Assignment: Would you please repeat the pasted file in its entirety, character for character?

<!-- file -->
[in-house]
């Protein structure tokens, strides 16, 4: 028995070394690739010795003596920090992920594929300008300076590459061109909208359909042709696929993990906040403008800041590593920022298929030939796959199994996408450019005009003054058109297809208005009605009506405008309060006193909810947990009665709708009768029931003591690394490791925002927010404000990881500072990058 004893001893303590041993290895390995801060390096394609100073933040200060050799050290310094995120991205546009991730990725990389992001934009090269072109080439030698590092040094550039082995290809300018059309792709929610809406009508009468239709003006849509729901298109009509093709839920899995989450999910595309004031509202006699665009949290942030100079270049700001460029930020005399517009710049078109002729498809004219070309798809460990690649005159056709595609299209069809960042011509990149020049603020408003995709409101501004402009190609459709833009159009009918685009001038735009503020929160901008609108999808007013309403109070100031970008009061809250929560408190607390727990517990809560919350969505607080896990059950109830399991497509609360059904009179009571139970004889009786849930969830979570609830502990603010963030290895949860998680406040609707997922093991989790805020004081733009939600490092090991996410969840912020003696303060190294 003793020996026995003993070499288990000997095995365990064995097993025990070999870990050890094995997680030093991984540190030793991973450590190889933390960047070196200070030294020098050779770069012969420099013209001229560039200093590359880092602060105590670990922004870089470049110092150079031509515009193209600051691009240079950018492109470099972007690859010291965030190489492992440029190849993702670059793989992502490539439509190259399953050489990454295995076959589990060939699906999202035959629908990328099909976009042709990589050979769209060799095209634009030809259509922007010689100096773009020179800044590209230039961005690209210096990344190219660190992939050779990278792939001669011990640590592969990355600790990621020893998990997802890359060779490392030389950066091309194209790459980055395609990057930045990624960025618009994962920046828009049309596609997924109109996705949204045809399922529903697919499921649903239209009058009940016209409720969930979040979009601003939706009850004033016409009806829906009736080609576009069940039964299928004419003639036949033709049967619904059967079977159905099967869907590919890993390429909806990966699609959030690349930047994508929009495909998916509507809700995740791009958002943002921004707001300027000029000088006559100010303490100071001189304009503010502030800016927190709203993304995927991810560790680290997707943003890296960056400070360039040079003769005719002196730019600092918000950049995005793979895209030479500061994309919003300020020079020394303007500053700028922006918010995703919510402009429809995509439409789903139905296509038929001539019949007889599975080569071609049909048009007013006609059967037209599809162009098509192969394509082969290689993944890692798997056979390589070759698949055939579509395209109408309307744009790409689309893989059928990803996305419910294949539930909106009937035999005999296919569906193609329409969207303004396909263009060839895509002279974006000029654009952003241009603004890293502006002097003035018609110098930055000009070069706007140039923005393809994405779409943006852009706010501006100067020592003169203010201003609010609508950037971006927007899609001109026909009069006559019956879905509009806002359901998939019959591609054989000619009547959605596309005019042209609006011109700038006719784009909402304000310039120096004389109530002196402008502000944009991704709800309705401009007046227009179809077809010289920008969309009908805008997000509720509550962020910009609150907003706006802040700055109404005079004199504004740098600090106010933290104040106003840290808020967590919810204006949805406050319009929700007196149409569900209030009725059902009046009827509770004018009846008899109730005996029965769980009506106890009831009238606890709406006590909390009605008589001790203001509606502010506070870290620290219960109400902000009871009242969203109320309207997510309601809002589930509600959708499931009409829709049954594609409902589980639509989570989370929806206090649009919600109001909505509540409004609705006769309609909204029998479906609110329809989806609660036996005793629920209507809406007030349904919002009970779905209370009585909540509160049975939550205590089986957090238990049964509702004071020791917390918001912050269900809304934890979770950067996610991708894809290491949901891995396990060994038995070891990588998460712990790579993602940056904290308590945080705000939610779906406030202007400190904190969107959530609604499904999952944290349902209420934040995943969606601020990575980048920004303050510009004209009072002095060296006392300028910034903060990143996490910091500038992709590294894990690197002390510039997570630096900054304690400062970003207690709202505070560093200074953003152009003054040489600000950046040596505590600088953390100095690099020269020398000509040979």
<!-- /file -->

[in-house]
């Protein structure tokens, strides 16, 4: 028995070394690739010795003596920090992920594929300008300076590459061109909208359909042709696929993990906040403008800041590593920022298929030939796959199994996408450019005009003054058109297809208005009605009506405008309060006193909810947990009665709708009768029931003591690394490791925002927010404000990881500072990058 004893001893303590041993290895390995801060390096394609100073933040200060050799050290310094995120991205546009991730990725990389992001934009090269072109080439030698590092040094550039082995290809300018059309792709929610809406009508009468239709003006849509729901298109009509093709839920899995989450999910595309004031509202006699665009949290942030100079270049700001460029930020005399517009710049078109002729498809004219070309798809460990690649005159056709595609299209069809960042011509990149020049603020408003995709409101501004402009190609459709833009159009009918685009001038735009503020929160901008609108999808007013309403109070100031970008009061809250929560408190607390727990517990809560919350969505607080896990059950109830399991497509609360059904009179009571139970004889009786849930969830979570609830502990603010963030290895949860998680406040609707997922093991989790805020004081733009939600490092090991996410969840912020003696303060190294 003793020996026995003993070499288990000997095995365990064995097993025990070999870990050890094995997680030093991984540190030793991973450590190889933390960047070196200070030294020098050779770069012969420099013209001229560039200093590359880092602060105590670990922004870089470049110092150079031509515009193209600051691009240079950018492109470099972007690859010291965030190489492992440029190849993702670059793989992502490539439509190259399953050489990454295995076959589990060939699906999202035959629908990328099909976009042709990589050979769209060799095209634009030809259509922007010689100096773009020179800044590209230039961005690209210096990344190219660190992939050779990278792939001669011990640590592969990355600790990621020893998990997802890359060779490392030389950066091309194209790459980055395609990057930045990624960025618009994962920046828009049309596609997924109109996705949204045809399922529903697919499921649903239209009058009940016209409720969930979040979009601003939706009850004033016409009806829906009736080609576009069940039964299928004419003639036949033709049967619904059967079977159905099967869907590919890993390429909806990966699609959030690349930047994508929009495909998916509507809700995740791009958002943002921004707001300027000029000088006559100010303490100071001189304009503010502030800016927190709203993304995927991810560790680290997707943003890296960056400070360039040079003769005719002196730019600092918000950049995005793979895209030479500061994309919003300020020079020394303007500053700028922006918010995703919510402009429809995509439409789903139905296509038929001539019949007889599975080569071609049909048009007013006609059967037209599809162009098509192969394509082969290689993944890692798997056979390589070759698949055939579509395209109408309307744009790409689309893989059928990803996305419910294949539930909106009937035999005999296919569906193609329409969207303004396909263009060839895509002279974006000029654009952003241009603004890293502006002097003035018609110098930055000009070069706007140039923005393809994405779409943006852009706010501006100067020592003169203010201003609010609508950037971006927007899609001109026909009069006559019956879905509009806002359901998939019959591609054989000619009547959605596309005019042209609006011109700038006719784009909402304000310039120096004389109530002196402008502000944009991704709800309705401009007046227009179809077809010289920008969309009908805008997000509720509550962020910009609150907003706006802040700055109404005079004199504004740098600090106010933290104040106003840290808020967590919810204006949805406050319009929700007196149409569900209030009725059902009046009827509770004018009846008899109730005996029965769980009506106890009831009238606890709406006590909390009605008589001790203001509606502010506070870290620290219960109400902000009871009242969203109320309207997510309601809002589930509600959708499931009409829709049954594609409902589980639509989570989370929806206090649009919600109001909505509540409004609705006769309609909204029998479906609110329809989806609660036996005793629920209507809406007030349904919002009970779905209370009585909540509160049975939550205590089986957090238990049964509702004071020791917390918001912050269900809304934890979770950067996610991708894809290491949901891995396990060994038995070891990588998460712990790579993602940056904290308590945080705000939610779906406030202007400190904190969107959530609604499904999952944290349902209420934040995943969606601020990575980048920004303050510009004209009072002095060296006392300028910034903060990143996490910091500038992709590294894990690197002390510039997570630096900054304690400062970003207690709202505070560093200074953003152009003054040489600000950046040596505590600088953390100095690099020269020398000509040979």